‘Theatre is a horrible business’: the wisdom of Beckett’s chosen one

The genial German director Walter Asmus was initially scared of Samuel Beckett before gradually becoming the playwright’s personally anointed representative on Earth


Long before he first met Samuel Beckett, the writer who would come to define his professional life, the genial German director Walter Asmus had rarely found a satisfying encounter with a famous playwright.

Living in London in the 1960s as a student of literature, Asmus first attempted to interview John Osborne, the original angry young man – a group of prominent British playwrights and novelists in the 1950s – “but he just drove away in his Rolls Royce”. He tried again with Harold Pinter, “but his agent told me, ‘Mr Pinter is supposed to write plays, not to give interviews’, and slammed the door in my face”.

So, when in 1975 Asmus had an opportunity to be Samuel Beckett’s assistant director on a new production of Waiting for Godot at Berlin’s Schiller Theater, he didn’t get his hopes up.

“I was sort of scared of Samuel Beckett,” he tells me, sitting in the small performance space of the Royal Court Theatre, where rehearsals are underway for a trio of Beckett’s short “dramaticules”, Not I/ Footfalls/Rockaby, with the acclaimed performer Lisa Dwan.

“John Osborne came easier to me. Harold Pinter, with The Caretaker and so on, was more approachable. You had better access to them.”

Nonetheless, following this fraught and successful production, Beckett deputised Asmus as his director of choice and the two worked closely together until the end of Beckett’s life.


First experience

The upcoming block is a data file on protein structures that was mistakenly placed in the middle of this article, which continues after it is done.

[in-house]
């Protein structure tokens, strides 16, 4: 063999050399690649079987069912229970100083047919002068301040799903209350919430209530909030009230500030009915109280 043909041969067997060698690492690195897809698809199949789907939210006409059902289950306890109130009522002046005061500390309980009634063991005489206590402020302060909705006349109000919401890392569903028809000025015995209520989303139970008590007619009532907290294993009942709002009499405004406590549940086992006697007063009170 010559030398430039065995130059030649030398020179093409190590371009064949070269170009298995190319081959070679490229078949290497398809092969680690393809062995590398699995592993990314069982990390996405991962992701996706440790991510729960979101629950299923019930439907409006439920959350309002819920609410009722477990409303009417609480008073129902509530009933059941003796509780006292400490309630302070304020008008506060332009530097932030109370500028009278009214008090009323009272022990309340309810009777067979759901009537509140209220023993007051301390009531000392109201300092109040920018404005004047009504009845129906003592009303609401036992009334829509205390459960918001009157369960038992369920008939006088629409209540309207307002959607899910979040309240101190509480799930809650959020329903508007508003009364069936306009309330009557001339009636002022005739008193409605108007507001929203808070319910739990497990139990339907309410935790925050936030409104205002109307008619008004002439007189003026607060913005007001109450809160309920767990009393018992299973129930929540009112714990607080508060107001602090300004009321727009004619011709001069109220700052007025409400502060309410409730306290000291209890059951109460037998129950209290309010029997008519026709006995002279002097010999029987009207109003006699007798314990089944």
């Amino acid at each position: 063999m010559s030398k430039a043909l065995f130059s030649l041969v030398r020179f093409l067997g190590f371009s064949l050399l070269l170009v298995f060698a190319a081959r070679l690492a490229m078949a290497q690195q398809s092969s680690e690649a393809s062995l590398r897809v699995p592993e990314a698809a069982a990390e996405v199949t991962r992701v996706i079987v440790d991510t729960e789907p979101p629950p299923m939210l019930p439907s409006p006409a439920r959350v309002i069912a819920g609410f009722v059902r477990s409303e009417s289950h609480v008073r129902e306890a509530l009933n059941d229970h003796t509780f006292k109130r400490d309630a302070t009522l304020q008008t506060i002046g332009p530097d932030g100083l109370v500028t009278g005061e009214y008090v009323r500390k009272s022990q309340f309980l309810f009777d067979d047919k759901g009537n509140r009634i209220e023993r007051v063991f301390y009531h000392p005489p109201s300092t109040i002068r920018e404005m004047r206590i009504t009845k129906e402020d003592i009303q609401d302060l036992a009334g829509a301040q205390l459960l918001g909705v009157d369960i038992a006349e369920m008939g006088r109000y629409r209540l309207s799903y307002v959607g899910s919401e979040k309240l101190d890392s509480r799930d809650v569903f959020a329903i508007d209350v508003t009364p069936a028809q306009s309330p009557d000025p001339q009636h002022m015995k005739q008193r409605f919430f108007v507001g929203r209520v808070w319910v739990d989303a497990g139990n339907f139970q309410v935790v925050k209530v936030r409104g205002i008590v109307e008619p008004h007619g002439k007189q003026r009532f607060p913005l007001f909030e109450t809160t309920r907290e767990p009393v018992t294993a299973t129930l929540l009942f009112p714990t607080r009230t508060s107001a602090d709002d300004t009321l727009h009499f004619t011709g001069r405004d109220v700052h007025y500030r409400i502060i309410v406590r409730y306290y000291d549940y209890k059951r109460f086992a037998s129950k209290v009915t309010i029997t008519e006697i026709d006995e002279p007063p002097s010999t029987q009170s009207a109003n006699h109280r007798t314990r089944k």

Asmus has since directed every Beckett play, including dozens of Godots, two of which have been hailed, paradoxically, as the play’s “definitive production”.

To many, Asmus – a neat and attentive man in his 70s with small round glasses and tightly cropped silver hair – is Samuel Beckett’s representative on Earth.

Asmus’s first experience of Godot was as a mystified schoolboy at a touring production in his provincial German hometown. “Nobody, of course, knew what it was all about, but everyone was intrigued by it,” he says now. His next contact with the work was as director of an aborted heretical student production, featuring a female cast, in Hamburg. “We didn’t think about Samuel Beckett perhaps intervening and preventing it.”

He never saw the influence he was to have coming. “I think I was just naive,” he says of his first encounter with Beckett. “I was just curious to meet the man and work with him. I think I was not intruding. I was not imposing on him anything. I knew where my place was – that’s what the English say, I think? He appreciated it.

“Every now and then he would turn around and say, ‘What do you think?’ I was shaken. He had an eye for things that interested him – paintings and so on that met his inner core – and he had an eye for people. Looking back, I feel absolutely blessed and honoured that we stayed together for more or less 18 years. Perhaps he saw something in myself which I never saw.”

Asmus has helped to provide a more vivid picture of both the artist and the man to Beckett scholars, whom the director will entertain with occasional anecdotes and an impression of Beckett that invariably takes the shape of a husky whisper.

The notion of Beckett as an inflexible authoritarian, for instance, has been challenged by Asmus’s reports of his collaborative spirit in the rehearsal room, his readiness to change and alter.

“He had his absolute vision of something. But he knew, professionally, when the music was wrong.” Beckett could be cutting, replying to gentle advice with sarcasm, but he could vulnerable too. Turning to Asmus once during rehearsals for Godot, he said, “Walter, I hate this play”.

“That is exactly the experience I’ve had as a director all my life,” says Asmus. “That makes him so human. Working with your vision, a piece of beautiful, perfect writing on the page, with all the hustle around you, there very often comes a point where you feel deeply frustrated when you don’t get it all at once. It’s a hard road you go as a director. As an actor, too.”